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Gut. 2010 Sep;59(9):1200-6. doi: 10.1136/gut.2009.202101. Epub 2010 Jul 21.

Natural history of Crohn's disease in a population-based cohort from Cardiff (1986-2003): a study of changes in medical treatment and surgical resection rates.

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1
Department of Gastroenterology, University Hospital of Wales Cardiff, UK.

Abstract

INTRODUCTION:

Benefits of immunosuppressive therapy in Crohn's disease have been demonstrated in controlled trials; however, it is unclear whether these drugs alter the longer-term natural history of this condition.

AIMS AND METHODS:

To assess changes in disease outcomes in a population-based cohort of patients diagnosed in Cardiff from 1986 to 2003. Case notes from Crohn's disease incidence studies in Cardiff were reviewed retrospectively for disease characteristics and follow-up information on drug therapy, and the need for surgery for Crohn's disease. The study population was divided into three groups by year of diagnosis (Group A=1986-1991, Group B=1992-1997 and Group C=1998-2003).

RESULTS:

341 patients were included. Kaplan-Meier (KM) analysis showed increasing use of immunosuppressants over time. At 5 years after diagnosis this was 11% in Group A, 28% in Group B, and 45% in Group C (p=0.001) and the median time to start of thiopurines was 77, 21 and 11 months in Group A, B and C respectively. There was a significant reduction in long-term steroid use at 5 years post diagnosis: 45 (44%), 31 (31%) and 24 (19%) patients in Group A, B and C respectively (p=0.001). KM analysis showed a significant reduction in the cumulative probability of intestinal surgery: At 5 years this was 59% (Group A), 37% (Group B) and 25% (Group C) (p=0.001). In a multivariate Cox analysis, year of diagnosis, disease location, oral corticosteroids within 3 months of diagnosis and early thiopurine use (within the first year of diagnosis) were all independent factors affecting likelihood of intestinal surgery.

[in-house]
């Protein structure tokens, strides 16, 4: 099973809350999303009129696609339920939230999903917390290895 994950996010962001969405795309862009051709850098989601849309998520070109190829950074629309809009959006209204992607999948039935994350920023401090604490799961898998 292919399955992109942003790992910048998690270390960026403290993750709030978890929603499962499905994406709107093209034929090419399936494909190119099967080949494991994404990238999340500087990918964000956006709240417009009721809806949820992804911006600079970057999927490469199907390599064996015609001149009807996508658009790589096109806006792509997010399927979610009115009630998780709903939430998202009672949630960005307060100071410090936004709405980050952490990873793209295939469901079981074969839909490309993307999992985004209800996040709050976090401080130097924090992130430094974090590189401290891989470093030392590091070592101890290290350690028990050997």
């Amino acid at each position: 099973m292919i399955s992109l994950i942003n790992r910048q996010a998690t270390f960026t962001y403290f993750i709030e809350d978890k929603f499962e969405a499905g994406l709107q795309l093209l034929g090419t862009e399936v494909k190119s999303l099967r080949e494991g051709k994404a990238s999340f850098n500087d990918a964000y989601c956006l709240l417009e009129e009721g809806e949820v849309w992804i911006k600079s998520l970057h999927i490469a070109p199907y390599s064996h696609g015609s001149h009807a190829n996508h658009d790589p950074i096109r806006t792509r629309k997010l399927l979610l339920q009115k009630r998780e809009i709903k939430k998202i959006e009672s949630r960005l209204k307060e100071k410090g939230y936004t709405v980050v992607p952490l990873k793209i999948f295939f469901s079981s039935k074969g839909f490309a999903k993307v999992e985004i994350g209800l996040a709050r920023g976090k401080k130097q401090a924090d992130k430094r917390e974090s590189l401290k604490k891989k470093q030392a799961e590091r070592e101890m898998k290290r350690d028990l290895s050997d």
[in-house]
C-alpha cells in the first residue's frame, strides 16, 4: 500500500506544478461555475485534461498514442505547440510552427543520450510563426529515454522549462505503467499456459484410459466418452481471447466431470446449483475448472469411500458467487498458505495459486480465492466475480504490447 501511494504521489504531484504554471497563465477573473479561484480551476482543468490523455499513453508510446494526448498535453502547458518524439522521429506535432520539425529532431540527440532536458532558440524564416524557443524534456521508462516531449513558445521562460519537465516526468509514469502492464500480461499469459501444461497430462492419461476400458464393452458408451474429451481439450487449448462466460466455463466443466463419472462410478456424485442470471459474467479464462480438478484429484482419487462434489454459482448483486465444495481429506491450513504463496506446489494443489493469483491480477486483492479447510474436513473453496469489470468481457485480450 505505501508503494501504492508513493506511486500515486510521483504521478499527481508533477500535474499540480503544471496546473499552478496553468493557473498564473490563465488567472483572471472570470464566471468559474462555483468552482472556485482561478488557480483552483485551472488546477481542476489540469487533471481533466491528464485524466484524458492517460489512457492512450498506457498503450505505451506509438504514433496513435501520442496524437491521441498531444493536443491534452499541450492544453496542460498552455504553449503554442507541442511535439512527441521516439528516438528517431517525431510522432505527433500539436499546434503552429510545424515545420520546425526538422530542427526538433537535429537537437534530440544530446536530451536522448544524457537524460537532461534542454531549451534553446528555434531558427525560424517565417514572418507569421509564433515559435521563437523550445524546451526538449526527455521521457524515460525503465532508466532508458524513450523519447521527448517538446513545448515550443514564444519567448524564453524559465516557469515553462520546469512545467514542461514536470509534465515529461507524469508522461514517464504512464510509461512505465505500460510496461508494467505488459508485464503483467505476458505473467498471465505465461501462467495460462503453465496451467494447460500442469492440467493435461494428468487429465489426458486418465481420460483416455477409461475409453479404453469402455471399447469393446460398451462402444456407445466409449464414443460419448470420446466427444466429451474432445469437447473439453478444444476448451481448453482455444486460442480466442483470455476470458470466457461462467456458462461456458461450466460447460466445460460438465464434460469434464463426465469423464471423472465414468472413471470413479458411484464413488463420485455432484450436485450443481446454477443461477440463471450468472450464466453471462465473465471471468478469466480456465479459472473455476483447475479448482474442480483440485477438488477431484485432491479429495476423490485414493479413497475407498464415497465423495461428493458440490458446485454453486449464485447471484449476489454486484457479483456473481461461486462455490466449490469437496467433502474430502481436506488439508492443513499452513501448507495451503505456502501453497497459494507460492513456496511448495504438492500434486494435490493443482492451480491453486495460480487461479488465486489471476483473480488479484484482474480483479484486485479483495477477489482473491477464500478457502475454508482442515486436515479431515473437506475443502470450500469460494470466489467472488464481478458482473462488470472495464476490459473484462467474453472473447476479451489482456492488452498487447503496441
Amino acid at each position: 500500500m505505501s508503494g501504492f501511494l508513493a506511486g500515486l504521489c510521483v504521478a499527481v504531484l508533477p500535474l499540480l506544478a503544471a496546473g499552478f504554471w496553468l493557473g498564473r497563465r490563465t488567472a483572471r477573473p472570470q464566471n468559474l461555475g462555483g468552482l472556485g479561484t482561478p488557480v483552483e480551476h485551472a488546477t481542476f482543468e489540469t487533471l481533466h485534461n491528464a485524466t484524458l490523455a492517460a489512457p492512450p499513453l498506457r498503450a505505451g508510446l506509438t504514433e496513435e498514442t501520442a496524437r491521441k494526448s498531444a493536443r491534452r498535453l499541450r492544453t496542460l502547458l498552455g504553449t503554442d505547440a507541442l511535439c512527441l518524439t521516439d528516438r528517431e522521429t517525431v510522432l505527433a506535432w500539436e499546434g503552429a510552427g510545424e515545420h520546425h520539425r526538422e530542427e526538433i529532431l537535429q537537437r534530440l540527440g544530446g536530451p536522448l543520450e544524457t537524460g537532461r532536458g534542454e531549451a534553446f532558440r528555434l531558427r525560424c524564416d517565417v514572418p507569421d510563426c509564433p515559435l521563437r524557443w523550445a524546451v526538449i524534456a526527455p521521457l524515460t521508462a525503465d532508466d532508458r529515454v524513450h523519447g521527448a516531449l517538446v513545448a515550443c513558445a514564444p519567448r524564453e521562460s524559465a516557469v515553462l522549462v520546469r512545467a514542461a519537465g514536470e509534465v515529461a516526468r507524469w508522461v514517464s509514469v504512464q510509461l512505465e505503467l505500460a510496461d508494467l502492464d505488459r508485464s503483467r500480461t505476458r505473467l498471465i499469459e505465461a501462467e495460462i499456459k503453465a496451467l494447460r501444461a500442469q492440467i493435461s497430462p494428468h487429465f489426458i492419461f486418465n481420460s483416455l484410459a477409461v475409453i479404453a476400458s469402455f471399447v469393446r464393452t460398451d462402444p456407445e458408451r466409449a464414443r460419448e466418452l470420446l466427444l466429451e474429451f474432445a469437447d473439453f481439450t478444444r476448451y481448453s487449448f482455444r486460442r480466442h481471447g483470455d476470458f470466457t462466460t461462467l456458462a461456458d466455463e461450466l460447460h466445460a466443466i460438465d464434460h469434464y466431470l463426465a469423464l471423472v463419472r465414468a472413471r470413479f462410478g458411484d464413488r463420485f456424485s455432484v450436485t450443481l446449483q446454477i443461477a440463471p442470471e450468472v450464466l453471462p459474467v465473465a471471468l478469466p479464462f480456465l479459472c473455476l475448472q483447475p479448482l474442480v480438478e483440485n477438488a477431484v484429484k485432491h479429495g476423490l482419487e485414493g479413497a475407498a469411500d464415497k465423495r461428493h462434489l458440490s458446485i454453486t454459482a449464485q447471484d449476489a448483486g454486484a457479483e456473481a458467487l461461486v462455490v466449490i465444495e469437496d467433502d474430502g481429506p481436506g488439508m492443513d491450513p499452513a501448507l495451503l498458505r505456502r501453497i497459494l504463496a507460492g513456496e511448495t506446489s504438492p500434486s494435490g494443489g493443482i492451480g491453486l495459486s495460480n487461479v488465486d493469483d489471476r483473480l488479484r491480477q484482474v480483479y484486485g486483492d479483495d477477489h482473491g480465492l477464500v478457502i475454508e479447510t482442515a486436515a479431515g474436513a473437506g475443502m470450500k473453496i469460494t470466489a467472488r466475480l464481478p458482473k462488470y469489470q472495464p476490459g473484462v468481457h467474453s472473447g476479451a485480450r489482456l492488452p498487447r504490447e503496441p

CONCLUSION:

This population-based cohort shows marked changes in rates of surgery, and the reduction is independently associated with year of diagnosis, and associated temporally with increased and earlier thiopurine use.

PMID:
20650924
DOI:
10.1136/gut.2009.202101
[Indexed for MEDLINE]

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